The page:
Avalanche Season Brings Opportunities to Learn How to Avoid Them
by Martinique Davis
Dec 09, 2004 | 978 views | 0 0 comments | 10 10 recommendations | email to a friend | print
With an already dreamy blanket of white snow on its peaks and more winter snowstorms in the forecast, Telluride's winter backcountry adventure season has begun. But the current snowy conditions also signify the inevitable start of avalanche season, and with it, the beginning of avalanche education classes.

This Monday night marks the start of the Avalanche Awareness Forum Series, a program put on by the San Juan Field School and the Telluride Ski Patrol. The first forum, scheduled for 7 p.m., Dec.13 at Rebekah Hall, is titled "10 Ways to Stay Alive in the San Juans." This introduction to safe backcountry travel in the Telluride region will be highlighted by presentations by Craig Sterbenz, Snow Safety Director for the Telluride Ski Area, San Miguel County Sheriff Bill Masters, Ski Patrol Director Gary Richard, Peter Inglis of the Snow Safety Department of the Telluride Ski Patrol, and the new U.S. Forest Service Snow Ranger, Scott Spielman. Together they will take a look at what makes the San Juan Snowpack so dangerous and how to be prepared to make smart decisions when traveling in the backcountry.

"It is a reminder to all of us that we live in one of the most dangerous snow climates in the world," explains Inglis, who along with the San Juan Field School's Nicole Greene, helps organize the series. "We want to be proactive rather than reactive when it comes to avalanche accidents. It seems like people are more careful when there is a recent avalanche death or accident, but they become more complacent [about avalanche safety protocols] when it's been a few years since a major event. We want to combat that complacency… The past does, after all, have a way of repeating itself."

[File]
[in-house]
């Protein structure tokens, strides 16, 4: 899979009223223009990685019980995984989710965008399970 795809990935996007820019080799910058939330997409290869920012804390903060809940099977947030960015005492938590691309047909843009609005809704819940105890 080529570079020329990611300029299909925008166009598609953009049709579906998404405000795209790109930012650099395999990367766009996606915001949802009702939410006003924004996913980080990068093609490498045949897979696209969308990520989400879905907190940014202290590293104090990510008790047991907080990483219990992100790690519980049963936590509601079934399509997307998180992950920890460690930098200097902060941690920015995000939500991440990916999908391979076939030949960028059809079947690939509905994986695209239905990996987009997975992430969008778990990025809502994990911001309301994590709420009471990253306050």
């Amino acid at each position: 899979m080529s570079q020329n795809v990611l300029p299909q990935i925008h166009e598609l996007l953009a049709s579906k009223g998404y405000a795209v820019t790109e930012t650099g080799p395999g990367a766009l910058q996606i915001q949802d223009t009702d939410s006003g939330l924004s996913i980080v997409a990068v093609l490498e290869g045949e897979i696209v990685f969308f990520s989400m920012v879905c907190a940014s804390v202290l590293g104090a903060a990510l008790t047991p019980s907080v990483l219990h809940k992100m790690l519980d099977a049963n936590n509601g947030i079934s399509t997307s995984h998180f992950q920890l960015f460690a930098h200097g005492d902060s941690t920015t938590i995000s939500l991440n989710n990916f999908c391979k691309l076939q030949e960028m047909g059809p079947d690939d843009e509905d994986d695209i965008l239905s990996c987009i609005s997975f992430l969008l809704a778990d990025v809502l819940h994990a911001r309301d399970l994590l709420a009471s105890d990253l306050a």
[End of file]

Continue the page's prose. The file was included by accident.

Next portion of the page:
Monday night's talk will examine the history of Telluride avalanche accidents in an effort to learn from past mistakes. As a representative of San Miguel County Search and Rescue, Sheriff Masters will explain what kinds of rescue services are available in our county and why organized rescue rarely results in live recoveries. Craig Sterbenz and Scott Spielman will also look at ski area boundary management issues and backcountry access from the Telluride Ski Area.

"This is a good introduction for people who haven't done much backcountry travel, but it is also a great way for seasoned backcountry travelers to update their knowledge and get back into thinking about avalanche safety," says Greene. This event kicks off a whole winter of avalanche education courses, clinics and events. This year the San Juan Field School has expanded its programs to include three three-day avalanche courses, three one-day avalanche clinics, as well as a variety of free forums, beacon rescue clinics and other educational programs.

The 14th Annual Telluride Avalanche School Level I course is scheduled for Jan. 14-16. With additional sponsorship from the San Juan Outdoor School and the Telluride Ski Patrol, the introductory course provides the basics to evaluate avalanche conditions. Students will be introduced to the avalanche phenomenon in both classroom and field sessions. In learning about the relationship that exists between mountain weather, snowpack stability and terrain features, students will gain a basic understanding of how to evaluate avalanche conditions. This course is a must for anyone who even considers venturing into the San Juan backcountry. Telluride Ski Area lift access will be provided for non-pass holders. Course cost is $205.